Looking back at The Leisure Society, they've had an interesting past. This is, I guess, why I thought, yeah, I'll give that a listen. They've been nominated for an Ivor Novello award, are reasonably highly acclaimed and have been asked to be involved with various collaborations. This is perhaps why I expected more from this album release.
Alone Aboard The Ark does start off well. 'Another Sunday Psalm' is reminiscent of something Belle & Sebastian might come out with. It has that folk element to it, a good hook to really drag you in, and a good woodwind section. However, this is not a Belle & Sebastian album and, following this, it goes downhill.
'A Softer Voice Takes Longer Hearing' is also worth a mention here. There is no doubt that a lot of thought has gone into it, it is in itself quite beautiful and delicate. Yet it lacks that hook you really need to care about a song. It's as if you really have to put effort in. It could be on in the background and to be honest, I wouldn't even know.
Continue reading: The Leisure Society - All Aboard The Ark Album Review
'Into The Murky Water' is the second album from melodious harmonising duo (Ostensibly) The Leisure Society. It follows up, without really moving on from, their very well received debut album from 2009, 'The Sleeper'. If you liked that, and your tastes haven't changed in the ensuing two years, you'll like this. Nick Hemmings and Christian Hardy have clearly hit on a winning formula and obviously see no real need to change or develop, rather they appear content to further explore that which bore them a degree of commercial and critical success the first time around.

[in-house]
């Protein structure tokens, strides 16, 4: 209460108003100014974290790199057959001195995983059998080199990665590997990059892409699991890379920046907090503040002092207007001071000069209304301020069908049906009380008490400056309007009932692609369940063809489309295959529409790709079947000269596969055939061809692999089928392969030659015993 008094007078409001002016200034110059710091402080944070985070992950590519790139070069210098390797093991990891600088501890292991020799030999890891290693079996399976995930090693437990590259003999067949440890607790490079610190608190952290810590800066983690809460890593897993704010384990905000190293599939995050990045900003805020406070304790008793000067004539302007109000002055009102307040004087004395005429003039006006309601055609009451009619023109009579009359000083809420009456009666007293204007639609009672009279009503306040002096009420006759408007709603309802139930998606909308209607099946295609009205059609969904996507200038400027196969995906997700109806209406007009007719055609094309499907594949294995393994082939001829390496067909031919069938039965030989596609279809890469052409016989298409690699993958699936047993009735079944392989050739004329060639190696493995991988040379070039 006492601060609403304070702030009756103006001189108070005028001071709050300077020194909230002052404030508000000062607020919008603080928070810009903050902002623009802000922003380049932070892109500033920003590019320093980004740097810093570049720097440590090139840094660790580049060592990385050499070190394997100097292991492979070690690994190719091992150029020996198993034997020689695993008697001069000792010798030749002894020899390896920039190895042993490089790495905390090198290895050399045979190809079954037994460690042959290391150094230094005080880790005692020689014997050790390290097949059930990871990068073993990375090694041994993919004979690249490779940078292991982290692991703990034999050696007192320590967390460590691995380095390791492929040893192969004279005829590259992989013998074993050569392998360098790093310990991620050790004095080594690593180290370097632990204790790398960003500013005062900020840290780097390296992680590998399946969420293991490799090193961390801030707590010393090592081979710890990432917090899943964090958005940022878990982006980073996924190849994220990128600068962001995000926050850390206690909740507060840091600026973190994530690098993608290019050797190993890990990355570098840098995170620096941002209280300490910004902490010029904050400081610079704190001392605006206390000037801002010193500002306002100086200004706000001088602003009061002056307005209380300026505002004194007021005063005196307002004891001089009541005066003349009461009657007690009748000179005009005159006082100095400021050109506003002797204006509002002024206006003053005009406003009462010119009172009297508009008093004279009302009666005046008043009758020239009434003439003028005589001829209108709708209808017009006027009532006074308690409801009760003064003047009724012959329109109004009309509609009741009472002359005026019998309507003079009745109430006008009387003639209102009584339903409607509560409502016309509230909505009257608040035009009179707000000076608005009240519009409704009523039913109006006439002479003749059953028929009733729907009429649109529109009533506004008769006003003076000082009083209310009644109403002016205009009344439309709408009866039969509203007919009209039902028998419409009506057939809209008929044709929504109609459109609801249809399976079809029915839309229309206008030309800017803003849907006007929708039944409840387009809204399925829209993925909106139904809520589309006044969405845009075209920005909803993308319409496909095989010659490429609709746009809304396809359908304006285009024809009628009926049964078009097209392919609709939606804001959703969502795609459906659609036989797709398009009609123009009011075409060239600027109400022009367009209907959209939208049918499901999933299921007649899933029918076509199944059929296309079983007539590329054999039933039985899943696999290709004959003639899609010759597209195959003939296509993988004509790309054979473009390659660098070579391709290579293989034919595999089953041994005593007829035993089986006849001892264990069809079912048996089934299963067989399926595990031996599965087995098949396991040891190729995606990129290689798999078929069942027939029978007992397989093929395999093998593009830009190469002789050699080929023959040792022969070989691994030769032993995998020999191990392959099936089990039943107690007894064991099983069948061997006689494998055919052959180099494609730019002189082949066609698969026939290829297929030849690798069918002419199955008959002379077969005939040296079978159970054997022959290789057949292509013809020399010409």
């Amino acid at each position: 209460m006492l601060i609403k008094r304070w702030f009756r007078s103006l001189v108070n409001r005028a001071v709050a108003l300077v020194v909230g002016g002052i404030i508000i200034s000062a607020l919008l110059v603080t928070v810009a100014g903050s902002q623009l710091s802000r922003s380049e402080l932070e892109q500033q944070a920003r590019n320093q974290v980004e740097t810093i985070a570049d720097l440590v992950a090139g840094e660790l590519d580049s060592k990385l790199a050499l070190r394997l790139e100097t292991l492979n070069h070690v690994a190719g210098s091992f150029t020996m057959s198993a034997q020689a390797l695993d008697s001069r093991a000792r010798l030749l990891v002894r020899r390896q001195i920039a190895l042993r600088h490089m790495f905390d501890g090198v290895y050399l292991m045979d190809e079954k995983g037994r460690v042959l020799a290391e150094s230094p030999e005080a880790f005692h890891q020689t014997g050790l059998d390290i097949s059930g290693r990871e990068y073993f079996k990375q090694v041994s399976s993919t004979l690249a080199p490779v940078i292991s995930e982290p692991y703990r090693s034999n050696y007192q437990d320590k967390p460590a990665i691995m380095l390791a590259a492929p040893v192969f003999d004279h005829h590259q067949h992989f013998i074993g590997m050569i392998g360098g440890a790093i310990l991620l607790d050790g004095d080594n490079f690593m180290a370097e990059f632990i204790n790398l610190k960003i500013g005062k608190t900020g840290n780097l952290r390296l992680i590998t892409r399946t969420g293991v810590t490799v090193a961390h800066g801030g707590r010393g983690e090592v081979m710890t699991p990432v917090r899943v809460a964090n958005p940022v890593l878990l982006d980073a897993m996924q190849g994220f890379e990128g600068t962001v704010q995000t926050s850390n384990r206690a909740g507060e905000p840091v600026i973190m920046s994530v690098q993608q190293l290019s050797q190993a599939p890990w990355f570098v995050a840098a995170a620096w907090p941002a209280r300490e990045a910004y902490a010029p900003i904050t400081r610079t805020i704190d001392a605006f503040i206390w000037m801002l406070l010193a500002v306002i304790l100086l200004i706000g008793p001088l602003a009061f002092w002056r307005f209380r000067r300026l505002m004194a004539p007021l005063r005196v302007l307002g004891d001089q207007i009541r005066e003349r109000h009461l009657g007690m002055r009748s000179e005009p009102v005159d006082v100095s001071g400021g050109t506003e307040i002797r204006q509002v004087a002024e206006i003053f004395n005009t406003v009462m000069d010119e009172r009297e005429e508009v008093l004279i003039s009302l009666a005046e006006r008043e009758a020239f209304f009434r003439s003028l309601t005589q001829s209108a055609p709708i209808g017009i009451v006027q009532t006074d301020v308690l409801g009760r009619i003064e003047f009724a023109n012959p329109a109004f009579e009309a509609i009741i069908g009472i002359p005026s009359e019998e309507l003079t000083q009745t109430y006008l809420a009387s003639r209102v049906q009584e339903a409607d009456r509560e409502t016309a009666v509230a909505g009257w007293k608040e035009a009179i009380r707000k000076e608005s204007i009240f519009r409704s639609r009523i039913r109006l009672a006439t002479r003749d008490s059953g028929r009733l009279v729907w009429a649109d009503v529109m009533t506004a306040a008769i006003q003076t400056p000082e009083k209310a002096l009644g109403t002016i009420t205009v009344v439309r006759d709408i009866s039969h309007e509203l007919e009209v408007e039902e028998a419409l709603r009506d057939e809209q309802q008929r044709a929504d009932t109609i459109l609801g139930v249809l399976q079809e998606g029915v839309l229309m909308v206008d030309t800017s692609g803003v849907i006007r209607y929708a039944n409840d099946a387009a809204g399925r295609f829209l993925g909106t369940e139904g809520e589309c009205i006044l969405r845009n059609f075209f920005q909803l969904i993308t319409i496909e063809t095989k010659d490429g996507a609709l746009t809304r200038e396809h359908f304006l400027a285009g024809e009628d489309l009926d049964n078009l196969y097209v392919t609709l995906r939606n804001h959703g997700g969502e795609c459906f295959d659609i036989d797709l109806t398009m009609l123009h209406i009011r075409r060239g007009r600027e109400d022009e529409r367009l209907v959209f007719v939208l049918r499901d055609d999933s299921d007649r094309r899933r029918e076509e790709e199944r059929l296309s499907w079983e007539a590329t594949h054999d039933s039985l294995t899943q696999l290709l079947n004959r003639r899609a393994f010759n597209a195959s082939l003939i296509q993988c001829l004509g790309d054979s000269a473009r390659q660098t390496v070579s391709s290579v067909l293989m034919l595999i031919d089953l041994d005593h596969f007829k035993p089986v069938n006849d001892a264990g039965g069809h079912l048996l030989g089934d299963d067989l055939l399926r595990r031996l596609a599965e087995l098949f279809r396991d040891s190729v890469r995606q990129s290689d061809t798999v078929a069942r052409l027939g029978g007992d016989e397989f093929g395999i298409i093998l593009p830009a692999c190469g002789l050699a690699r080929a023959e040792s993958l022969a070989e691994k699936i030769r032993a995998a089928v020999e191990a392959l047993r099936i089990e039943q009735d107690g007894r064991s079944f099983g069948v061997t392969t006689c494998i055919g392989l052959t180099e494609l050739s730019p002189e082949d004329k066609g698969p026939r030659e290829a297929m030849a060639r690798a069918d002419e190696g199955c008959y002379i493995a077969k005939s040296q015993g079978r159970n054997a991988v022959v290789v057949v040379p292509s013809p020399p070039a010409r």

The album titled opener is generously drenched in conservatory strings, playful horns and glockenspiel cameos. It's Neil Hannon's Divine Comedy meets the All Seeing Eye where plinking pop meets Piorot, spats and flapper dresses. The 20's and 30's musical themes crop up throughout with the lavish orchestrated arrangements helping to build on the folk infused Chamber-Pop.
The album is at times rather disconcerting as the musical soundscape is very often juxtaposed with that of its lyrical content. The skipping beats of 'Dust On The Dance Floor' trick your sensibilities by seemingly conjuring up images of happiness whilst telling a contemplative tale of regret... "Reflecting now his life is where he sits, An epitaph falls flat between dry lips. What a great day for demise. What a long road I have walked just to die, to fall apart the way people do." More sombre anecdotal references on relationships clutching to the threads of romanticism are dealt with on the stripped back and acoustic 'Our Hearts Burn Like Damp Matches' before the tempo returns for 'You Could Keep Me Talking'.
Continue reading: The Leisure Society, Into The Murky Water Album Review